Showing Up

January 28, 2014

“We don’t have to be perfect,” Lisa Bunker reminded me over lunch on Monday. “We just have to show up.”

Showing up was a theme I have noticed and experienced viscerally and repeatedly while preparing for, attending, participating in (onsite as well as online), and learning from numerous formal events and informal conversations at the ALA Midwinter Meeting here in Philadelphia over the last few days. It was the theme promoted on the cover of American Libraries through the title “Philadelphia 2014: The Conversation Starts Here.” It was the key to becoming immersed in a wonderfully inspiring conversation about technology in libraries Friday evening, in the conference Networking Uncommons, and observing colleagues’ reactions to Google Glass on Saturday. It is an integral element of the iOme [I owe me] challenge described by Adi Redzic at his Midwinter session. It is an unspoken but well-understood principle behind the belief that the “Libraries Transforming Communities” initiative requires that we go out into the communities we serve rather than waiting for them to come to us if we want to engage in dynamic, effective, and transformative partnerships and collaborations. And it was certainly a necessary step for those of us who wanted to learn from Bunker’s “ALA Master Series—The Library as a Catalyst for Innovation” session Monday at Midwinter.

What was impressive among many strikingly positive elements of her presentation was how it so obviously was designed to be an example of how we can be catalysts at many levels. Bunker showed us how to be catalysts in bringing people together: Approximately 10 minutes before the session formally began, she encouraged all of us who were already seated to introduce ourselves, one by one, to everyone else who had already arrived. The result was that at least one person, hearing that an unmet colleague from a city where he is about to begin working, walked across the room, introduced himself, and obviously began the process of establishing the community of practice that will make him as dynamic in his new community as he has been in others.

We saw how to be catalysts in providing engaging training, teaching, and learning opportunities by incorporating a cloud-based presentation tool (Haiku Deck) into our work because she took the time needed to briefly introduce it to us as she began her formal Haiku Deck presentation. And, as she moved into the core content of “Library as Catalyst,” she provided numerous examples of what she has seen and done as social media librarian at the Pima County (Ariz.) Public Library.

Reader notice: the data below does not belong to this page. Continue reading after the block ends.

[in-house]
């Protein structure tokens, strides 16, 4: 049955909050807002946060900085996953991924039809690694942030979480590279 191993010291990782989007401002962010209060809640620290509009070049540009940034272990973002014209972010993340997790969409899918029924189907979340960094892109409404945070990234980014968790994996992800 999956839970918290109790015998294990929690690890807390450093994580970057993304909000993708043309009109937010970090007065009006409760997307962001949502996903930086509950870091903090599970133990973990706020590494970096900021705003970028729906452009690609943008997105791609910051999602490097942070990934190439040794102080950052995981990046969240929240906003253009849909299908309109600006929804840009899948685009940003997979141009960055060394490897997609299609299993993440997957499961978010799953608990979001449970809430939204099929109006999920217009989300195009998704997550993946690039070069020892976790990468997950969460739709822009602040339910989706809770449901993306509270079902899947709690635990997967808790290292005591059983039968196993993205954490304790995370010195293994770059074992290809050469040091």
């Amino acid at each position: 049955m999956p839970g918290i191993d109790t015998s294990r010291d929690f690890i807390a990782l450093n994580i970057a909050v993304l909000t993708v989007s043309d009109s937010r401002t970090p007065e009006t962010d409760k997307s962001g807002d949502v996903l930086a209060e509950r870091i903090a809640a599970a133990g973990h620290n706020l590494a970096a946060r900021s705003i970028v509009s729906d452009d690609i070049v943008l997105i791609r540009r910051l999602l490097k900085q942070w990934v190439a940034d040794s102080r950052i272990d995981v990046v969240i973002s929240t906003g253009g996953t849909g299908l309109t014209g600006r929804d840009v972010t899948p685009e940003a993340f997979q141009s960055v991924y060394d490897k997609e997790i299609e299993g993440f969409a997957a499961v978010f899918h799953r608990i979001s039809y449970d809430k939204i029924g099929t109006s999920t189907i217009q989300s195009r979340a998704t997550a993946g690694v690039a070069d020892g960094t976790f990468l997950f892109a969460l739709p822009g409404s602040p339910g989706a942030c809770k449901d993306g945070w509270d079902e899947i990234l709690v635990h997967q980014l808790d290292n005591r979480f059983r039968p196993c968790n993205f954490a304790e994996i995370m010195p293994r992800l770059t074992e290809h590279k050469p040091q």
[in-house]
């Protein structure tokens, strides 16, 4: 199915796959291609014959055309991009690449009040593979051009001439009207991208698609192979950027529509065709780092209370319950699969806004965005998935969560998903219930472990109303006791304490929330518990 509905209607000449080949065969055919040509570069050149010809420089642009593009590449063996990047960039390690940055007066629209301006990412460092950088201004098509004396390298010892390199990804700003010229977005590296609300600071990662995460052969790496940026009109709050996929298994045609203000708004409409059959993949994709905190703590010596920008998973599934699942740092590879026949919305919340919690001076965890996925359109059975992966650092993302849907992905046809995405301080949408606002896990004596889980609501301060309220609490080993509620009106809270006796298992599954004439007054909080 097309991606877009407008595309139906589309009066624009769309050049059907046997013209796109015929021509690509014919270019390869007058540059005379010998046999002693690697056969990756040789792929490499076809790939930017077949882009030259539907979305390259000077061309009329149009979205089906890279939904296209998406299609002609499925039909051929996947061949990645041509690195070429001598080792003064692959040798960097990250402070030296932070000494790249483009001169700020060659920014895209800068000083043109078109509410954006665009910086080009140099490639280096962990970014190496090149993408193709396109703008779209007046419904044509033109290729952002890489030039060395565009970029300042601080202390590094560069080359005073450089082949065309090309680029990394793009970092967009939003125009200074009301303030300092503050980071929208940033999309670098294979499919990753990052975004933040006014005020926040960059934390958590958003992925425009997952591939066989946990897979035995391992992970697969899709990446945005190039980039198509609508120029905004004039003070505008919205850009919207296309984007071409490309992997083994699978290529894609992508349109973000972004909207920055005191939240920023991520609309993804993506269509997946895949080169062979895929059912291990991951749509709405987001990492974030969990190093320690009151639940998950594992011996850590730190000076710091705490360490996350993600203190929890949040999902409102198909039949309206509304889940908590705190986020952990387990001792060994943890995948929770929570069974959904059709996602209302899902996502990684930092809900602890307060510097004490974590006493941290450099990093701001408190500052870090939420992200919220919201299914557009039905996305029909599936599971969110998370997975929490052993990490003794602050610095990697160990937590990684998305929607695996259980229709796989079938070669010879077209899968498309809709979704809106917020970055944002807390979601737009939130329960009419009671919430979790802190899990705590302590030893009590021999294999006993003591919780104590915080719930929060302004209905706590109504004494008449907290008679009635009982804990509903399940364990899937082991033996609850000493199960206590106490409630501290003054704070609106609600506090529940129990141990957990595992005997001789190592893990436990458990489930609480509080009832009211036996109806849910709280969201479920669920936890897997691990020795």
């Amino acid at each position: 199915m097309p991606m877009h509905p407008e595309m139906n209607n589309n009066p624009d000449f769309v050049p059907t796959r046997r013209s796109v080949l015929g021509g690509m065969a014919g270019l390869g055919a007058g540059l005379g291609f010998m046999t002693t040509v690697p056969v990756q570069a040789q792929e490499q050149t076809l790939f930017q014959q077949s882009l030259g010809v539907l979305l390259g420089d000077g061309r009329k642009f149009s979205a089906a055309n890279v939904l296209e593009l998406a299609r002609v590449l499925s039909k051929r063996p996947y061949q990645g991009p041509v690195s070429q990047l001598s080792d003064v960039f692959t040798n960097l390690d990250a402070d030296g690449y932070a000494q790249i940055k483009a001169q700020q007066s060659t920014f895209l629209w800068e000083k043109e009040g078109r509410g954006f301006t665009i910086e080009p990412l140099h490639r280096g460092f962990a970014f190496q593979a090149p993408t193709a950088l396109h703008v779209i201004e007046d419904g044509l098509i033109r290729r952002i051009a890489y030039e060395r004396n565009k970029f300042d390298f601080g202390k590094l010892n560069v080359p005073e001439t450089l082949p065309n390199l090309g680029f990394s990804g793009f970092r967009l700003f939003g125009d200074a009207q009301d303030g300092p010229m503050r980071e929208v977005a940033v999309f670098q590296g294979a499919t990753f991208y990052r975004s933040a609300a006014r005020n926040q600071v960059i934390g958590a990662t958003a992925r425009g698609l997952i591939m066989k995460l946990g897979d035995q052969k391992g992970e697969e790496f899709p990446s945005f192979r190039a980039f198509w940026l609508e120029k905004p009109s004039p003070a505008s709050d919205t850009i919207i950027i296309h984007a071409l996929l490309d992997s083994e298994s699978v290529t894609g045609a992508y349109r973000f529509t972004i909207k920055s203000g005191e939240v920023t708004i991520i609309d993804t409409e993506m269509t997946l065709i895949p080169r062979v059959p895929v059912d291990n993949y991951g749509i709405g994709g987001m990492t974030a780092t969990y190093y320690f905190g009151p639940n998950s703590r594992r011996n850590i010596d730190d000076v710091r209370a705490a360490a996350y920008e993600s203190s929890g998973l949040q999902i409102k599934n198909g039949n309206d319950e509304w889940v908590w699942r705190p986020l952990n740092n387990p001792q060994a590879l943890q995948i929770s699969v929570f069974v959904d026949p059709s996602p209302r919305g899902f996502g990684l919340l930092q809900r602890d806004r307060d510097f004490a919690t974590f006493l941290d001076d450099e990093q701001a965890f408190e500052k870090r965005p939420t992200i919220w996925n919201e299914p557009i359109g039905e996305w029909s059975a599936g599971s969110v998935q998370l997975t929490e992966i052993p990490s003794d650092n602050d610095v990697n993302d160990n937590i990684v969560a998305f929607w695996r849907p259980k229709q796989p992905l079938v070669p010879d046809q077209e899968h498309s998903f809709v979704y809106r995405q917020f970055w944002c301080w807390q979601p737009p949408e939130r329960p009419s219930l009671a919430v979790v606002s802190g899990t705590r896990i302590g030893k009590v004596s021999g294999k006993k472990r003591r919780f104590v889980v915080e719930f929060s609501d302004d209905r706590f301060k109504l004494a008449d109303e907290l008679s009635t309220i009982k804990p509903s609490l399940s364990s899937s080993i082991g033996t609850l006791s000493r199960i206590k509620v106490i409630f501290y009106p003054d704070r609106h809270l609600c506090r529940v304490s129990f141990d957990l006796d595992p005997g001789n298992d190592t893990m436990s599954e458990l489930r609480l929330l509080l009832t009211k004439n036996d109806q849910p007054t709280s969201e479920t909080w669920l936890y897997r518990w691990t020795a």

One of her most impressive achievements was creation of a library Catalyst Café that is growing out of its current space and in need of a larger venue. Even a glance at a list of innovation-catalyst programs and discussions held at the Café makes us want to fly, drive, or walk to that magnificent library-as-innovation-catalyst space and join the party: game-storming, crowd-funding, maker/hacker spaces, Pinterest strategies, product launches, social entrepreneurship, building buzz, visual storytelling, and social media policies.

The processes she uses with members of her innovation community are integral to the successes they produce together: She has people sitting in a circle as one way of breaking down hierarchy. She also incorporates lessons learned from other successful ventures, including a two-day “Start-up Weekend” program that was designed to inspire and support young teens in their efforts to imagine and design viable entrepreneurial projects. Day 2 of that weekend brought workshop participants in the library to pitch the entrepreneurial concepts developed during the first day of activities: “They really did it; they blew everyone away,” she told us. “It was an incredible day. I left with the feeling ‘I want this for my library.’”

Other sources of inspiration Bunker reviewed include the District of Columbia Public Library Digital Commons, with its high-end software, 3D printing, and Espresso print-on-demand book machine; the EUREKA coworking space collaboration between Arizona State University and the Scottsdale Public Library system; and the Mesa (Ariz.) Public Library THINKspot.

Additional innovative catalyst spaces are posted on Bunker’s blog. Now all we have to do is remember to show up!

PAUL SIGNORELLI, of Paul Signorelli & Associates, is a writer, trainer, social media strategist, and consultant. Email him at paul[at]

See, hear, and read more about what went on at Midwinter. 

Twitter: @alamw and #alamw14